Chocolates and Marks & Spencer digestive cookies are so pre-2022 Christmases. Theresa Maymay, an associate manager at a top IT firm and my fellow chorister, is ditching traditional gifts for a far more radical choice: shallots.
The onion’s botanical variety, after all, has become somewhat of a luxury product with the red onion’s recent astronomical price increase. “Sinabi ko sa pinsan ko. Sabi niya di niya tatanggihan kasi nga ang mahal, ‘di ba?” she shared in between our holiday gigs. The only thing stopping her now is supply. A few nights ago, she found she could only check out 1,500 grams.
For a holiday so deeply intertwined with consumerism, the seemingly unstoppable rise of prices of goods and services is causing financial strain on Filipinos. A study by Ipsos revealed that 63% of Filipinos expect their stress about price increases to increase this holiday versus last year’s. “To compensate for rising costs,” the market research firm wrote in a release, “consumers in all regions are going to make some budget cuts with many reducing spend on holiday decorations, food and beverages, gifts and even charitable donations.”
In an informal survey of the followers of my Instagram account @MissChiefEditor — a cohort of 18- to 34-year-old followers, who are mostly students or young professionals based in Metro Manila — majority admitted to be cutting down on gifting.
The art of budgeting
“Hirap, mahal lahat,” said @ferdigero. “Gifts are only truly for those I deeply care about.”
“Need to lessen the people on my list (especially relatives),” chimed @madz.manapat.
A few people have honed their budgeting down to a precise art.
@ellaong is cutting her list down to an exact number: “It’s like wedding planning. Set a budget and list the top 30 only. Just be intentional.”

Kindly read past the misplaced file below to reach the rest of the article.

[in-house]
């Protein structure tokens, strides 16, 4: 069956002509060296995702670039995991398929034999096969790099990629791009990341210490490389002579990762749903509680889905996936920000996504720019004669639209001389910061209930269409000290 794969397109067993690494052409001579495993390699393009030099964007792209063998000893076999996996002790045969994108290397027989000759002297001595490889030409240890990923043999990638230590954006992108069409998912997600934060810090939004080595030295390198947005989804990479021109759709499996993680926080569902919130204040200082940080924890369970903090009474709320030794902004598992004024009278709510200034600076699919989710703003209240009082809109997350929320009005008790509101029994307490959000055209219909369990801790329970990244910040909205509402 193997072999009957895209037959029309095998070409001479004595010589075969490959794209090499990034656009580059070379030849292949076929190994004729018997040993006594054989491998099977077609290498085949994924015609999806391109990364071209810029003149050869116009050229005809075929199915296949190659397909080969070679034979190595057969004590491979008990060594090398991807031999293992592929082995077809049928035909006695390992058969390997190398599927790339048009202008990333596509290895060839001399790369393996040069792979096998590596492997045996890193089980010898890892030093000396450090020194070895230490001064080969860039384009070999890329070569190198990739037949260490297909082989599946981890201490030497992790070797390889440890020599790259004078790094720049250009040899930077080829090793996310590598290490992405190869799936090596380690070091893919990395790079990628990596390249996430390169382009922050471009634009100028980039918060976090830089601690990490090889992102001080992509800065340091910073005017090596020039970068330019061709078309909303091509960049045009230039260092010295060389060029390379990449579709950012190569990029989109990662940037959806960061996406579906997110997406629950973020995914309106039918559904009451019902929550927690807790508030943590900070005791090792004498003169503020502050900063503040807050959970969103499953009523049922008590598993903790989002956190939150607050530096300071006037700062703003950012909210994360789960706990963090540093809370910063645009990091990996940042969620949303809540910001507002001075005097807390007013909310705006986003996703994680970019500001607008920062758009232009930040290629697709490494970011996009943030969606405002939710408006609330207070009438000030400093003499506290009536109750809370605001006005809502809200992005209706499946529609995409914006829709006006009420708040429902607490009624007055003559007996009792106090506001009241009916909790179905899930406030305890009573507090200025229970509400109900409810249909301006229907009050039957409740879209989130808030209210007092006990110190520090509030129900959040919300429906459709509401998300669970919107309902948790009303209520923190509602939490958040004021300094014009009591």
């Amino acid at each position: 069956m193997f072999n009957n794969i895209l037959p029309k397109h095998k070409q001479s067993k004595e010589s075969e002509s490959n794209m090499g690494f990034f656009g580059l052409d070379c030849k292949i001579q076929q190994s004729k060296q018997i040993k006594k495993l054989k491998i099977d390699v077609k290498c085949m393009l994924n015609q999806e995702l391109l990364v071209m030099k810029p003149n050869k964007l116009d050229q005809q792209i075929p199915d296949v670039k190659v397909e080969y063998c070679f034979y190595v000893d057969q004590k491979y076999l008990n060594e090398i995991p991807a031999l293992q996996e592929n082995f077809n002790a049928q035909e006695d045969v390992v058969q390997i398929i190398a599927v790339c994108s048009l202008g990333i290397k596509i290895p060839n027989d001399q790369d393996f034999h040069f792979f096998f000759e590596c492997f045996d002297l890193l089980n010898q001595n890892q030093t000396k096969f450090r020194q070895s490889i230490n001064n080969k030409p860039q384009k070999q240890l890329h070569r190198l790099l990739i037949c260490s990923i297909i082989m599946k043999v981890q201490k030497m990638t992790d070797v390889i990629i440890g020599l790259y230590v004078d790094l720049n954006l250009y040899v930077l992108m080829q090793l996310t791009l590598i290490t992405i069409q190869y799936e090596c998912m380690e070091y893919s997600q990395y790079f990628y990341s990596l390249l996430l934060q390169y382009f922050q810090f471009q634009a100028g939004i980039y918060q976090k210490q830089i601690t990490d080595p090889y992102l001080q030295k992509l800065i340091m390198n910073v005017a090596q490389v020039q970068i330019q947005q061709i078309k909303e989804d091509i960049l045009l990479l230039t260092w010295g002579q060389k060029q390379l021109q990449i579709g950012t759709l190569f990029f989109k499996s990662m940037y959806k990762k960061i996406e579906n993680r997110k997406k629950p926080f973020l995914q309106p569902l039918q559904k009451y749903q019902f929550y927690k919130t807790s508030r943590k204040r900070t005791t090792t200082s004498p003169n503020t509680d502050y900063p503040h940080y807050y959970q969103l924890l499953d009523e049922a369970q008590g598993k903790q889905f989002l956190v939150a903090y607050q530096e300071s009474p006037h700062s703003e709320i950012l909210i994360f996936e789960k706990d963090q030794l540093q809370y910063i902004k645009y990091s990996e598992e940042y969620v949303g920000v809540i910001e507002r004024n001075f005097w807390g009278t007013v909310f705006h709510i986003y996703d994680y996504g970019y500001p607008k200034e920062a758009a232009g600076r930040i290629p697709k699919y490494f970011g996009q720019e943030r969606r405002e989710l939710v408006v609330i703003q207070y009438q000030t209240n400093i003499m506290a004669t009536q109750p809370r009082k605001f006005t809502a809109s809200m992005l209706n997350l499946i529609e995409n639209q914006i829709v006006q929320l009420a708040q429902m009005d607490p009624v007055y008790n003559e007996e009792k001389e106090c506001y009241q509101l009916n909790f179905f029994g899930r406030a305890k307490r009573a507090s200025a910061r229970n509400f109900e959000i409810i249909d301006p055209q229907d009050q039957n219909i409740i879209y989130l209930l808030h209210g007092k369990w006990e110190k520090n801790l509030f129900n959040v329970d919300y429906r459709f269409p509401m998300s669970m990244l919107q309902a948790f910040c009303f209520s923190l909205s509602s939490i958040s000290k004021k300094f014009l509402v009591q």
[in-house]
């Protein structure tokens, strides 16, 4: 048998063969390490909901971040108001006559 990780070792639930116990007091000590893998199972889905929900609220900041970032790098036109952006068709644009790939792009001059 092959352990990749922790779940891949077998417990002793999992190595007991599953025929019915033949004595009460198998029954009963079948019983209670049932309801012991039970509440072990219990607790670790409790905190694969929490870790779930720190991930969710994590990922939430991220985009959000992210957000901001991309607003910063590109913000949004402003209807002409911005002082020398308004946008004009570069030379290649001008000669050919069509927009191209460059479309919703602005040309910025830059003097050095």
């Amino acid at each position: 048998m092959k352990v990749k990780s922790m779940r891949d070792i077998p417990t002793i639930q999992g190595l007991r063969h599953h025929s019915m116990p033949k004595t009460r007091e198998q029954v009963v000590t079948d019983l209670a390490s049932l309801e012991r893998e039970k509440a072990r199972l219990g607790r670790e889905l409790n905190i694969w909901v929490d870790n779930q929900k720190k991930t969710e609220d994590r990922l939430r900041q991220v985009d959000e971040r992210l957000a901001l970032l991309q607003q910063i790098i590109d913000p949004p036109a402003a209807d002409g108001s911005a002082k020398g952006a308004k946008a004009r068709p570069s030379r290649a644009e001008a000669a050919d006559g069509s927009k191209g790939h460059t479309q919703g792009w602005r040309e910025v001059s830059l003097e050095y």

@owem_gee’s family will be limiting their gifts to a Secret Santa gift exchange so “we don’t need to buy gifts for all.”
Meanwhile, @monopewpew will not give gifts beyond ₱300. So far she has purchased essentials: alcohol, hand sanitizers, disinfecting wipes, masks, handmade soap bars. “We can’t be too careful, especially now that a lot of places are opening up and wearing masks is voluntary na.”
@potato_panda_adce is also getting creative with her student budget: “Everyone gets socks.” Specifically, “generic three-pack ones from Daiso with patterns best suited to whichever family member.”
Intention is a recurring theme for this set, with many opting to shop small, buy local and choose environment-friendly products.
“Stocking stuffers have no place in a world that’s supposed to curb its GHG emissions,” said @ithinkimpolin. Meanwhile, @patriciaaquino doesn’t find it wrong to regift.
Not material things
For people whose love language is giving gifts, making purchases tends to be non-negotiable. But in this economy, people who are more moved by quality time or acts of service should get away with intangibles.
“Figure out muna kung ano love language ng loved one. Baka hindi receiving gifts,” said @heyjerson, following his response up with a hashtag: #ligtas.
@_issavee, @isawgirl, @doxie05 and @danielleuyy are among those who are deliberately avoiding gifts, but will be treating their respective loved ones to “experiences” such as coffee dates or gatherings over a nice meal. “I’ve built this reputation of being stingy so no expectations from friends,” said @danielleuy. “So I prefer to spend time with them than give gifts. Less waste too!”
But even that costs money. “As a breadwinner, I saved my earnings so our fam can have a festive salu-salo,” said @glendamariecastro. “Tiring though.”
“Quality time na lang muna,” said @achinthebox.
After all, in a world facing a looming recession, where people need to hustle extra, time is the ultimate luxury.